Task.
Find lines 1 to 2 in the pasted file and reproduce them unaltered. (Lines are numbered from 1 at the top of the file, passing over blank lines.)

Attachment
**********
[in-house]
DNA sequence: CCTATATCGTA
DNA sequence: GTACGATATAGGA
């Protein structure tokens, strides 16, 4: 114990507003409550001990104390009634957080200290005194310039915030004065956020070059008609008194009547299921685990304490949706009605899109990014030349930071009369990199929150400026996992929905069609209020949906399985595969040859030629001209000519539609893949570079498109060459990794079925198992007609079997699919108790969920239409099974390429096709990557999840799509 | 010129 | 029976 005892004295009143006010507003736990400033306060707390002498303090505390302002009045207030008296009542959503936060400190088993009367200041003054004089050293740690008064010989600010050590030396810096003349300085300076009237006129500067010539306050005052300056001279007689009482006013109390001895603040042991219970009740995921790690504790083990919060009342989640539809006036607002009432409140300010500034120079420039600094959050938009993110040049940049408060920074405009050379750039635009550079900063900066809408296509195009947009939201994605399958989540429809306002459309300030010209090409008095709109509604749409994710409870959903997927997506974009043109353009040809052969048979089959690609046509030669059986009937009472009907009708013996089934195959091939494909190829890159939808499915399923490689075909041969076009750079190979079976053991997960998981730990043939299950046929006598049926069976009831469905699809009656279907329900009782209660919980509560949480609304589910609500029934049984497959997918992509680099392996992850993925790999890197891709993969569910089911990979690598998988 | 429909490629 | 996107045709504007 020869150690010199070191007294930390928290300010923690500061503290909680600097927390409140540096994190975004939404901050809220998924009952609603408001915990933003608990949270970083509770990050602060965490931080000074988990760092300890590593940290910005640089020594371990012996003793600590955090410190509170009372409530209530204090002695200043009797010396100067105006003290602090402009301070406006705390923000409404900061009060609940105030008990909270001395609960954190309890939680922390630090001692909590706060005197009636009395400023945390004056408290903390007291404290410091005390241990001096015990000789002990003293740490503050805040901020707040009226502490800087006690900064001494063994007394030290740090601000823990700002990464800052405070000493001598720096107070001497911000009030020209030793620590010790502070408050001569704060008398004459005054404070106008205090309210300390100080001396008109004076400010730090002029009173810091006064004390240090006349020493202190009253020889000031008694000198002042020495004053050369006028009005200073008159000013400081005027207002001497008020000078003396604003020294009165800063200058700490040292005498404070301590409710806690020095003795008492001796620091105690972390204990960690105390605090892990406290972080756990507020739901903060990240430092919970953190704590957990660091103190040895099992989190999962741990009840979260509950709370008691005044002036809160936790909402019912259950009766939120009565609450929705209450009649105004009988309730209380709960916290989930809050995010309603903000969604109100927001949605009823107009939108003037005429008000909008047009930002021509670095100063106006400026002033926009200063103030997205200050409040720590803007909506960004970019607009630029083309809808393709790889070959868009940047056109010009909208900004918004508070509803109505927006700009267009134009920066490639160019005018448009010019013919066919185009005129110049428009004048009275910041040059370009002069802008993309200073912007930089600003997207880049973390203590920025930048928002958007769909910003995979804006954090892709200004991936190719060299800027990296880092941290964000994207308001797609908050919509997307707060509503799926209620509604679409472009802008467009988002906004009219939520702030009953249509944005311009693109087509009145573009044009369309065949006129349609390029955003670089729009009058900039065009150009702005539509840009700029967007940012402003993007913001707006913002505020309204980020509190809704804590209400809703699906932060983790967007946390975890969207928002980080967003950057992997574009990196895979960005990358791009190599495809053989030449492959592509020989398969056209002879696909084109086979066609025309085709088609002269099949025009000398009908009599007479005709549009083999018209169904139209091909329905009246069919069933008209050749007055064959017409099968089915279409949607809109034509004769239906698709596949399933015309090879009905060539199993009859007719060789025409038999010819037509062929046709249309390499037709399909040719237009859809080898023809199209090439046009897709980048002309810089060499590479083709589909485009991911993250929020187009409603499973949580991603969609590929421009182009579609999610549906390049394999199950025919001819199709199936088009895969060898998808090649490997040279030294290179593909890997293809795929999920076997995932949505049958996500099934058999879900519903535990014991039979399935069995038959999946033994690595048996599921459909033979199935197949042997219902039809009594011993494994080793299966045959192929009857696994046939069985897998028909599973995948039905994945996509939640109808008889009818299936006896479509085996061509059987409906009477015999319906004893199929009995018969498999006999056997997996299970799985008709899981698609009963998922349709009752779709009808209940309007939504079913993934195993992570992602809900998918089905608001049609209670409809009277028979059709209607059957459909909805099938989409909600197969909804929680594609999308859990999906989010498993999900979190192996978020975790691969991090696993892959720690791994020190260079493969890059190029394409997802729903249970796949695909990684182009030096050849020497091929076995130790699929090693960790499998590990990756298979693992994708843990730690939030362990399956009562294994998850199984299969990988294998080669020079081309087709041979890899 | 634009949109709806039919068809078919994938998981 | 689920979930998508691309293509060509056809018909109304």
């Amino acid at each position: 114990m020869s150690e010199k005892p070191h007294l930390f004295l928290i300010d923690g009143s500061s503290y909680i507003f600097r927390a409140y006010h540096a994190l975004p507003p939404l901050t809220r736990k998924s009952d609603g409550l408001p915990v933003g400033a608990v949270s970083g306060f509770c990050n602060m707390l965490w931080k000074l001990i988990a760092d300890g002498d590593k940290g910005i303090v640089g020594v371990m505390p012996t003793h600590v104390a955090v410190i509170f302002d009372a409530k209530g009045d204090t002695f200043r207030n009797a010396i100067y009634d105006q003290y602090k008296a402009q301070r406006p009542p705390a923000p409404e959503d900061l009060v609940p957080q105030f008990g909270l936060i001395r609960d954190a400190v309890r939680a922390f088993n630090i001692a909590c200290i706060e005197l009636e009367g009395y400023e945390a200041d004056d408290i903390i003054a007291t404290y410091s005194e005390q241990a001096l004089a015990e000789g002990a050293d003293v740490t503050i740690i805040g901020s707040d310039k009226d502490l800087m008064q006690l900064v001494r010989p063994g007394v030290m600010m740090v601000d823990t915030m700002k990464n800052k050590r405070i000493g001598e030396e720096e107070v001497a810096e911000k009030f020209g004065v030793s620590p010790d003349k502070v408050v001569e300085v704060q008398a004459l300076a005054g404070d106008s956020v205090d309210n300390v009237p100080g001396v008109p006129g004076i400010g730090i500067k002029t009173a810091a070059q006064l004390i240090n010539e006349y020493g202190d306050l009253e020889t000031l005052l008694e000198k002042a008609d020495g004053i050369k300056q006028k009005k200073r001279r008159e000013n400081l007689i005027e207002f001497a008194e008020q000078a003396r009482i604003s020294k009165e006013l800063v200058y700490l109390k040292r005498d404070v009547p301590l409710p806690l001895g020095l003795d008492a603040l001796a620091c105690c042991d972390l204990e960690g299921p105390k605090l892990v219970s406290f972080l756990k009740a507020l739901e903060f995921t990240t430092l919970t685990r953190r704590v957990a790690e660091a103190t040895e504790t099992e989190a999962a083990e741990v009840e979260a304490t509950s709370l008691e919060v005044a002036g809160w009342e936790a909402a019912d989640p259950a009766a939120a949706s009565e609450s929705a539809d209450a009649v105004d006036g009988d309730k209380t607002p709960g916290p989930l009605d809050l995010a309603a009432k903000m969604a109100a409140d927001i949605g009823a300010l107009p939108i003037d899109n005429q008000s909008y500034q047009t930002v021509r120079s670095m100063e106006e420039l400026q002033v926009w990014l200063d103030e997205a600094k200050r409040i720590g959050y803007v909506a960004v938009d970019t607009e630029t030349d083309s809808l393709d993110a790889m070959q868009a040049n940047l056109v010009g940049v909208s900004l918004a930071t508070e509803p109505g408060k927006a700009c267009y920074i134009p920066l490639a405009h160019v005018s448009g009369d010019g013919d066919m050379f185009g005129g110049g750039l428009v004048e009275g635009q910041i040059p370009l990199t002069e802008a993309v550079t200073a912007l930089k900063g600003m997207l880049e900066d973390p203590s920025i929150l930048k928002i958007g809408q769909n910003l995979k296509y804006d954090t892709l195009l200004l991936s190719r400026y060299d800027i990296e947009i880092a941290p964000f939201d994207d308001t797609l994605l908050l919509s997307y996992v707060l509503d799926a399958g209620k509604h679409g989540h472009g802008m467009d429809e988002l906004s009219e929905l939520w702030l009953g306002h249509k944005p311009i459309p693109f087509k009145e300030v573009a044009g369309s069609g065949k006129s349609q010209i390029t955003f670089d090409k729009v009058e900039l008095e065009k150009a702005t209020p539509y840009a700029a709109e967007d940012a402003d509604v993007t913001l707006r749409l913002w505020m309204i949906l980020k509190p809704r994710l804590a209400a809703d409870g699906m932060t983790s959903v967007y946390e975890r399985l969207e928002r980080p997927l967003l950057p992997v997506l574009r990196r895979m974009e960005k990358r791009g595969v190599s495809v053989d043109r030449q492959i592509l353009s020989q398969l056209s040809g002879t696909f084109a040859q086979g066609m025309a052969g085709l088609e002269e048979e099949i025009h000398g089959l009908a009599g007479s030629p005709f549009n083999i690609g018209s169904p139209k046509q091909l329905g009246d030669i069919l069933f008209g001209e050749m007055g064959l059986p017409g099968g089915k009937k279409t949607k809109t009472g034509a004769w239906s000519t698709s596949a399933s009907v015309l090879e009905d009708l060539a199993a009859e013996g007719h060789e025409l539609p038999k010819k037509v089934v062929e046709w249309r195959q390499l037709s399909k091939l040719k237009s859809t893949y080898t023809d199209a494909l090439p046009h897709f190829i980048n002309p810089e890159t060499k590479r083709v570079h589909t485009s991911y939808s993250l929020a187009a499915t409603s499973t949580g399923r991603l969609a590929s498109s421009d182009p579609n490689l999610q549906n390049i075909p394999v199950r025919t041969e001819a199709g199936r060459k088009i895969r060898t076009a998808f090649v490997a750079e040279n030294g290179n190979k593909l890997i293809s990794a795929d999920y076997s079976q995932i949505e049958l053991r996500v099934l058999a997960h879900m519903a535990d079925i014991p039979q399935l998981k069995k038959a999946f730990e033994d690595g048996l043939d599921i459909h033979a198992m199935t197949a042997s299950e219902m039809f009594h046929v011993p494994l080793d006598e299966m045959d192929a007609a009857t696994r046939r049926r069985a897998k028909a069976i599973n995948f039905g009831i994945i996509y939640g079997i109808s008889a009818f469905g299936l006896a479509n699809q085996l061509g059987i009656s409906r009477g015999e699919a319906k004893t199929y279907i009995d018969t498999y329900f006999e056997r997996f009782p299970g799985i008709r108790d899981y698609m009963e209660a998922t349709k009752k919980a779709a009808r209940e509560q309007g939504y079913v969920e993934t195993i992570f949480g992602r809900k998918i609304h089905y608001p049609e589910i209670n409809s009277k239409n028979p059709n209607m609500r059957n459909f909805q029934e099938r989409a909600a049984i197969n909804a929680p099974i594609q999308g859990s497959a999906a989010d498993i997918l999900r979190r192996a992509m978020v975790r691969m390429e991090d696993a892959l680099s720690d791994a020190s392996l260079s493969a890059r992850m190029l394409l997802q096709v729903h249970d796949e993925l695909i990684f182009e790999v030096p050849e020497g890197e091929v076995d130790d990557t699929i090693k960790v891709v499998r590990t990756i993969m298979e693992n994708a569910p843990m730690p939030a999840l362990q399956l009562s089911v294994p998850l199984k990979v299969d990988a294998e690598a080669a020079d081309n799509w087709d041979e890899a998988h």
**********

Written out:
[in-house]
DNA sequence: CCTATATCGTA